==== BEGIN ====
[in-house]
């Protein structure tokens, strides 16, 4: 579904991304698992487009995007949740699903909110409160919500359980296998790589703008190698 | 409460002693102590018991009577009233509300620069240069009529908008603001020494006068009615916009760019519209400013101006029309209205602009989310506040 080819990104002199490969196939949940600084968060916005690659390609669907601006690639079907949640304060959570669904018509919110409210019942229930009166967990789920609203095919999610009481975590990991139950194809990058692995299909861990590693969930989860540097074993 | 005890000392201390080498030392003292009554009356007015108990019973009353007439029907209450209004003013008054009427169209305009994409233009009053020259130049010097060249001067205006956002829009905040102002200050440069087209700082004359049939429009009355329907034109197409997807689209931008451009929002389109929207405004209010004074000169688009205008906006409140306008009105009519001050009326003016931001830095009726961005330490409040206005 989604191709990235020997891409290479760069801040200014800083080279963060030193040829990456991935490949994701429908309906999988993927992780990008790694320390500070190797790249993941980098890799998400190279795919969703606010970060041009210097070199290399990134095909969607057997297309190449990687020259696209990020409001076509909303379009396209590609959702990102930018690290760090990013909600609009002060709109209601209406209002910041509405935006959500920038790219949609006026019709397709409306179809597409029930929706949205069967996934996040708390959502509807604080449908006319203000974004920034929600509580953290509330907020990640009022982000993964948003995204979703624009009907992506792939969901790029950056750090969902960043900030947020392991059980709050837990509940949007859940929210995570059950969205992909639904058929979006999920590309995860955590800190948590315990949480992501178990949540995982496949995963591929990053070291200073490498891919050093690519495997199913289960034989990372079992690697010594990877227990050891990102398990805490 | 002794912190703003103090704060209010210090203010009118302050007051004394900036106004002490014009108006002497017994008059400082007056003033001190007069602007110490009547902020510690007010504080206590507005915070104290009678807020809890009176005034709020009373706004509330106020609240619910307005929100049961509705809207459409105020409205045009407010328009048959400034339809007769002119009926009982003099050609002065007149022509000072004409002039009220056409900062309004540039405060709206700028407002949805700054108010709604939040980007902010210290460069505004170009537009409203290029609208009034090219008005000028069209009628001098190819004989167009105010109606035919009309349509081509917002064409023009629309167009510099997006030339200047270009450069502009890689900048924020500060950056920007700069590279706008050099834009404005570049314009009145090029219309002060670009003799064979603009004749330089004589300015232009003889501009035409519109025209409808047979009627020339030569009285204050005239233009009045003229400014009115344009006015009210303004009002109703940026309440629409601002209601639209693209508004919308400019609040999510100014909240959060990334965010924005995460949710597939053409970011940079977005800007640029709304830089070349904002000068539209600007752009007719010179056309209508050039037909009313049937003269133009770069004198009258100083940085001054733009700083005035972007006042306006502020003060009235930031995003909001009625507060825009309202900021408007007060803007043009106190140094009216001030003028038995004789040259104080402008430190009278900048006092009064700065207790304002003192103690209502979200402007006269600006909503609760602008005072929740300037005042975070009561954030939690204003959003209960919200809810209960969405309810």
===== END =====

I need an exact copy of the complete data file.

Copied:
[in-house]
């Protein structure tokens, strides 16, 4: 579904991304698992487009995007949740699903909110409160919500359980296998790589703008190698 | 409460002693102590018991009577009233509300620069240069009529908008603001020494006068009615916009760019519209400013101006029309209205602009989310506040 080819990104002199490969196939949940600084968060916005690659390609669907601006690639079907949640304060959570669904018509919110409210019942229930009166967990789920609203095919999610009481975590990991139950194809990058692995299909861990590693969930989860540097074993 | 005890000392201390080498030392003292009554009356007015108990019973009353007439029907209450209004003013008054009427169209305009994409233009009053020259130049010097060249001067205006956002829009905040102002200050440069087209700082004359049939429009009355329907034109197409997807689209931008451009929002389109929207405004209010004074000169688009205008906006409140306008009105009519001050009326003016931001830095009726961005330490409040206005 989604191709990235020997891409290479760069801040200014800083080279963060030193040829990456991935490949994701429908309906999988993927992780990008790694320390500070190797790249993941980098890799998400190279795919969703606010970060041009210097070199290399990134095909969607057997297309190449990687020259696209990020409001076509909303379009396209590609959702990102930018690290760090990013909600609009002060709109209601209406209002910041509405935006959500920038790219949609006026019709397709409306179809597409029930929706949205069967996934996040708390959502509807604080449908006319203000974004920034929600509580953290509330907020990640009022982000993964948003995204979703624009009907992506792939969901790029950056750090969902960043900030947020392991059980709050837990509940949007859940929210995570059950969205992909639904058929979006999920590309995860955590800190948590315990949480992501178990949540995982496949995963591929990053070291200073490498891919050093690519495997199913289960034989990372079992690697010594990877227990050891990102398990805490 | 002794912190703003103090704060209010210090203010009118302050007051004394900036106004002490014009108006002497017994008059400082007056003033001190007069602007110490009547902020510690007010504080206590507005915070104290009678807020809890009176005034709020009373706004509330106020609240619910307005929100049961509705809207459409105020409205045009407010328009048959400034339809007769002119009926009982003099050609002065007149022509000072004409002039009220056409900062309004540039405060709206700028407002949805700054108010709604939040980007902010210290460069505004170009537009409203290029609208009034090219008005000028069209009628001098190819004989167009105010109606035919009309349509081509917002064409023009629309167009510099997006030339200047270009450069502009890689900048924020500060950056920007700069590279706008050099834009404005570049314009009145090029219309002060670009003799064979603009004749330089004589300015232009003889501009035409519109025209409808047979009627020339030569009285204050005239233009009045003229400014009115344009006015009210303004009002109703940026309440629409601002209601639209693209508004919308400019609040999510100014909240959060990334965010924005995460949710597939053409970011940079977005800007640029709304830089070349904002000068539209600007752009007719010179056309209508050039037909009313049937003269133009770069004198009258100083940085001054733009700083005035972007006042306006502020003060009235930031995003909001009625507060825009309202900021408007007060803007043009106190140094009216001030003028038995004789040259104080402008430190009278900048006092009064700065207790304002003192103690209502979200402007006269600006909503609760602008005072929740300037005042975070009561954030939690204003959003209960919200809810209960969405309810």